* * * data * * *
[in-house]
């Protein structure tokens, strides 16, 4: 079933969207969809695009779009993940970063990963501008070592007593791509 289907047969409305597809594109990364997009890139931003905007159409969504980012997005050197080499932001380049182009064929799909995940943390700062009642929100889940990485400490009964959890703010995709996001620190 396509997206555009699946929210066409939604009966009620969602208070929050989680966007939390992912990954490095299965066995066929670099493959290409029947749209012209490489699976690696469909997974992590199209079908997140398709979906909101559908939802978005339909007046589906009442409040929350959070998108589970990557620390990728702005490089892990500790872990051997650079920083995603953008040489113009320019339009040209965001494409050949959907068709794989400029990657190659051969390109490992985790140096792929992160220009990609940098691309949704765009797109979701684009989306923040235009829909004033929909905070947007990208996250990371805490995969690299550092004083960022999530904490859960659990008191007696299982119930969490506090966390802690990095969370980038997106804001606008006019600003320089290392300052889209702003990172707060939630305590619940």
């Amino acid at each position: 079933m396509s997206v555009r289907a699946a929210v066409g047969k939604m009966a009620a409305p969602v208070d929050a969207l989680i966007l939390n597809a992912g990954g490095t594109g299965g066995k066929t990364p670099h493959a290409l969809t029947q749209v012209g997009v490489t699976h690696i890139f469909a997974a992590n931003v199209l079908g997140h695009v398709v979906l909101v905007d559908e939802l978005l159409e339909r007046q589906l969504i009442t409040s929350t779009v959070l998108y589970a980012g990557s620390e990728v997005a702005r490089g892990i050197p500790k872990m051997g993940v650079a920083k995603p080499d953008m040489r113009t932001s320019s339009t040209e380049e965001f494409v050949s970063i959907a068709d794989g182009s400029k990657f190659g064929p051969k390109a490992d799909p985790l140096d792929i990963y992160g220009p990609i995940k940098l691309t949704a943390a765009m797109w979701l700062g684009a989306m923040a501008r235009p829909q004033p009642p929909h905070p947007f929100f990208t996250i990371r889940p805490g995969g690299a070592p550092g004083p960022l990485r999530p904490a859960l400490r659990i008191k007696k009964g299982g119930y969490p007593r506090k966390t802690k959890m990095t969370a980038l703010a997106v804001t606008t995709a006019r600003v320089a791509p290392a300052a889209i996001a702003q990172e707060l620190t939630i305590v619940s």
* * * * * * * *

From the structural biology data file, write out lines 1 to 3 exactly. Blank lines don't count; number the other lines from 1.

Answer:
[in-house]
């Protein structure tokens, strides 16, 4: 079933969207969809695009779009993940970063990963501008070592007593791509 289907047969409305597809594109990364997009890139931003905007159409969504980012997005050197080499932001380049182009064929799909995940943390700062009642929100889940990485400490009964959890703010995709996001620190 396509997206555009699946929210066409939604009966009620969602208070929050989680966007939390992912990954490095299965066995066929670099493959290409029947749209012209490489699976690696469909997974992590199209079908997140398709979906909101559908939802978005339909007046589906009442409040929350959070998108589970990557620390990728702005490089892990500790872990051997650079920083995603953008040489113009320019339009040209965001494409050949959907068709794989400029990657190659051969390109490992985790140096792929992160220009990609940098691309949704765009797109979701684009989306923040235009829909004033929909905070947007990208996250990371805490995969690299550092004083960022999530904490859960659990008191007696299982119930969490506090966390802690990095969370980038997106804001606008006019600003320089290392300052889209702003990172707060939630305590619940």
């Amino acid at each position: 079933m396509s997206v555009r289907a699946a929210v066409g047969k939604m009966a009620a409305p969602v208070d929050a969207l989680i966007l939390n597809a992912g990954g490095t594109g299965g066995k066929t990364p670099h493959a290409l969809t029947q749209v012209g997009v490489t699976h690696i890139f469909a997974a992590n931003v199209l079908g997140h695009v398709v979906l909101v905007d559908e939802l978005l159409e339909r007046q589906l969504i009442t409040s929350t779009v959070l998108y589970a980012g990557s620390e990728v997005a702005r490089g892990i050197p500790k872990m051997g993940v650079a920083k995603p080499d953008m040489r113009t932001s320019s339009t040209e380049e965001f494409v050949s970063i959907a068709d794989g182009s400029k990657f190659g064929p051969k390109a490992d799909p985790l140096d792929i990963y992160g220009p990609i995940k940098l691309t949704a943390a765009m797109w979701l700062g684009a989306m923040a501008r235009p829909q004033p009642p929909h905070p947007f929100f990208t996250i990371r889940p805490g995969g690299a070592p550092g004083p960022l990485r999530p904490a859960l400490r659990i008191k007696k009964g299982g119930y969490p007593r506090k966390t802690k959890m990095t969370a980038l703010a997106v804001t606008t995709a006019r600003v320089a791509p290392a300052a889209i996001a702003q990172e707060l620190t939630i305590v619940s």